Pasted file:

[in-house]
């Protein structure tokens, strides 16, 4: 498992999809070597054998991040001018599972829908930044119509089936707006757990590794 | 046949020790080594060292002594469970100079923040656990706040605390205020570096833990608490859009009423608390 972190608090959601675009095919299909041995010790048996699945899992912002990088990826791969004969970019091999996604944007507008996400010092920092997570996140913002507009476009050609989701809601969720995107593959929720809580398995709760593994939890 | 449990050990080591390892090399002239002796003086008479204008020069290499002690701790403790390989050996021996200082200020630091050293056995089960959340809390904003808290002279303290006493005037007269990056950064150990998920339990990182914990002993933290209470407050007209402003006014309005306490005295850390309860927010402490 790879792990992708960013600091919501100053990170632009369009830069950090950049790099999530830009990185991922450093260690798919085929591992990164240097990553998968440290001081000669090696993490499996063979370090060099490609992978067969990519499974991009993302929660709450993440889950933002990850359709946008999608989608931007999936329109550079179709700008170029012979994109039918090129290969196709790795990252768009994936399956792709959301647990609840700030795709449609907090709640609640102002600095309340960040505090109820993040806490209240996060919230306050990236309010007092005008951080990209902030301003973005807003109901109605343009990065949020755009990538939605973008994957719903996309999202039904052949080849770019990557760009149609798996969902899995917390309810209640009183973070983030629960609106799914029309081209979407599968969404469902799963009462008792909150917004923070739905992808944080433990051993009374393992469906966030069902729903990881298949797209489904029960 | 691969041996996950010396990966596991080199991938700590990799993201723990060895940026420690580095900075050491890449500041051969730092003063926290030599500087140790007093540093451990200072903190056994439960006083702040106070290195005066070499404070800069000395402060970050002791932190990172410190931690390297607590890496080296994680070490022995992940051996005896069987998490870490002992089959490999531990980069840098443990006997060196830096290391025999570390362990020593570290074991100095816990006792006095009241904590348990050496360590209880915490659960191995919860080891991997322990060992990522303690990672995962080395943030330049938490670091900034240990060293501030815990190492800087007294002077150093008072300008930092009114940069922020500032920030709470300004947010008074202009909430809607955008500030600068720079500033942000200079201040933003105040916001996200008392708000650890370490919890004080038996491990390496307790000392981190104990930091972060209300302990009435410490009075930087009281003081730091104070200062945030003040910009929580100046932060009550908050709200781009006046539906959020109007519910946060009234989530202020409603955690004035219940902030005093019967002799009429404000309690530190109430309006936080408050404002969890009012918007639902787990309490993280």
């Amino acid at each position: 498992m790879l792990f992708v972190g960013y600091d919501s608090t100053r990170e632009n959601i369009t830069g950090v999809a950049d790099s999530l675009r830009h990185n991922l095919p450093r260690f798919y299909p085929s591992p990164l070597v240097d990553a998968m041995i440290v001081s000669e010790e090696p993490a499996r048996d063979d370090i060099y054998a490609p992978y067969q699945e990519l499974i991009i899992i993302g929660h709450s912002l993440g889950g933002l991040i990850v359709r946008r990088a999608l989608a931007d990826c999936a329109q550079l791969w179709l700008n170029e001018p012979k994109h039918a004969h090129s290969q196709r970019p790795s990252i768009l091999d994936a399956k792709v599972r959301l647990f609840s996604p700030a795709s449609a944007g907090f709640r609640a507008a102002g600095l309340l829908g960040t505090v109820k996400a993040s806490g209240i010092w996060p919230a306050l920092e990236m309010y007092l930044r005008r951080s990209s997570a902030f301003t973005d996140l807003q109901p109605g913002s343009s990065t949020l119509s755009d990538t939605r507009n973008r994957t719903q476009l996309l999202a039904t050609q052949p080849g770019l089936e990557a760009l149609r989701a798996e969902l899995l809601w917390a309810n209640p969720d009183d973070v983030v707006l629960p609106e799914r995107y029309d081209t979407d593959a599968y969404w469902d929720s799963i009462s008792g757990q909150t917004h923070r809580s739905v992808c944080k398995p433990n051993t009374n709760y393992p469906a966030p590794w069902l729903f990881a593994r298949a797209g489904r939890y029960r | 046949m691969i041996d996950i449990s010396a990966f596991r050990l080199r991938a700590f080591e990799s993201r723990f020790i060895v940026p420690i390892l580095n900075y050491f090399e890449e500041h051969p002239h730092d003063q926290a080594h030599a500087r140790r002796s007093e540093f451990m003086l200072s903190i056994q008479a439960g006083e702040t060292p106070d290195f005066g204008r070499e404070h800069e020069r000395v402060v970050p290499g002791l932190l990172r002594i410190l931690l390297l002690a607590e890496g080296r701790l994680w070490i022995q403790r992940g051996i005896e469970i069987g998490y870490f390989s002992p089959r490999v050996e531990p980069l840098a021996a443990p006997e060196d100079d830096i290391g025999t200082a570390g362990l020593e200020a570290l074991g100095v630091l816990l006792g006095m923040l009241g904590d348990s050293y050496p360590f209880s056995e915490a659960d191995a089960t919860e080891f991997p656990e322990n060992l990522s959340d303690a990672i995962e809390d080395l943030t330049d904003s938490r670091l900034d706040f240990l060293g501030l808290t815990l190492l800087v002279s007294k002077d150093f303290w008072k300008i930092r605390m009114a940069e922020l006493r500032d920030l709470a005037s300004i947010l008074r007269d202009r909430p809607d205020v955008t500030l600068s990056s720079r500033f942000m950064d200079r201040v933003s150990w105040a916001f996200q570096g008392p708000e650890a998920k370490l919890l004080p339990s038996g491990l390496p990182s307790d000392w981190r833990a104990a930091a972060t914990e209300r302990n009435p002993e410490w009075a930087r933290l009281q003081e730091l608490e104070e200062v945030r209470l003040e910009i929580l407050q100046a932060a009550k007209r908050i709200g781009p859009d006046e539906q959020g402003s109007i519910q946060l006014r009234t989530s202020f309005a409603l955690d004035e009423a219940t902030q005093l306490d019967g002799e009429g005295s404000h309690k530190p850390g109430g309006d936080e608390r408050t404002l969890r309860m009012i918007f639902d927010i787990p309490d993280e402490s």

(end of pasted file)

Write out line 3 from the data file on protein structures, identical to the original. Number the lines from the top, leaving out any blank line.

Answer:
């Amino acid at each position: 498992m790879l792990f992708v972190g960013y600091d919501s608090t100053r990170e632009n959601i369009t830069g950090v999809a950049d790099s999530l675009r830009h990185n991922l095919p450093r260690f798919y299909p085929s591992p990164l070597v240097d990553a998968m041995i440290v001081s000669e010790e090696p993490a499996r048996d063979d370090i060099y054998a490609p992978y067969q699945e990519l499974i991009i899992i993302g929660h709450s912002l993440g889950g933002l991040i990850v359709r946008r990088a999608l989608a931007d990826c999936a329109q550079l791969w179709l700008n170029e001018p012979k994109h039918a004969h090129s290969q196709r970019p790795s990252i768009l091999d994936a399956k792709v599972r959301l647990f609840s996604p700030a795709s449609a944007g907090f709640r609640a507008a102002g600095l309340l829908g960040t505090v109820k996400a993040s806490g209240i010092w996060p919230a306050l920092e990236m309010y007092l930044r005008r951080s990209s997570a902030f301003t973005d996140l807003q109901p109605g913002s343009s990065t949020l119509s755009d990538t939605r507009n973008r994957t719903q476009l996309l999202a039904t050609q052949p080849g770019l089936e990557a760009l149609r989701a798996e969902l899995l809601w917390a309810n209640p969720d009183d973070v983030v707006l629960p609106e799914r995107y029309d081209t979407d593959a599968y969404w469902d929720s799963i009462s008792g757990q909150t917004h923070r809580s739905v992808c944080k398995p433990n051993t009374n709760y393992p469906a966030p590794w069902l729903f990881a593994r298949a797209g489904r939890y029960r | 046949m691969i041996d996950i449990s010396a990966f596991r050990l080199r991938a700590f080591e990799s993201r723990f020790i060895v940026p420690i390892l580095n900075y050491f090399e890449e500041h051969p002239h730092d003063q926290a080594h030599a500087r140790r002796s007093e540093f451990m003086l200072s903190i056994q008479a439960g006083e702040t060292p106070d290195f005066g204008r070499e404070h800069e020069r000395v402060v970050p290499g002791l932190l990172r002594i410190l931690l390297l002690a607590e890496g080296r701790l994680w070490i022995q403790r992940g051996i005896e469970i069987g998490y870490f390989s002992p089959r490999v050996e531990p980069l840098a021996a443990p006997e060196d100079d830096i290391g025999t200082a570390g362990l020593e200020a570290l074991g100095v630091l816990l006792g006095m923040l009241g904590d348990s050293y050496p360590f209880s056995e915490a659960d191995a089960t919860e080891f991997p656990e322990n060992l990522s959340d303690a990672i995962e809390d080395l943030t330049d904003s938490r670091l900034d706040f240990l060293g501030l808290t815990l190492l800087v002279s007294k002077d150093f303290w008072k300008i930092r605390m009114a940069e922020l006493r500032d920030l709470a005037s300004i947010l008074r007269d202009r909430p809607d205020v955008t500030l600068s990056s720079r500033f942000m950064d200079r201040v933003s150990w105040a916001f996200q570096g008392p708000e650890a998920k370490l919890l004080p339990s038996g491990l390496p990182s307790d000392w981190r833990a104990a930091a972060t914990e209300r302990n009435p002993e410490w009075a930087r933290l009281q003081e730091l608490e104070e200062v945030r209470l003040e910009i929580l407050q100046a932060a009550k007209r908050i709200g781009p859009d006046e539906q959020g402003s109007i519910q946060l006014r009234t989530s202020f309005a409603l955690d004035e009423a219940t902030q005093l306490d019967g002799e009429g005295s404000h309690k530190p850390g109430g309006d936080e608390r408050t404002l969890r309860m009012i918007f639902d927010i787990p309490d993280e402490s």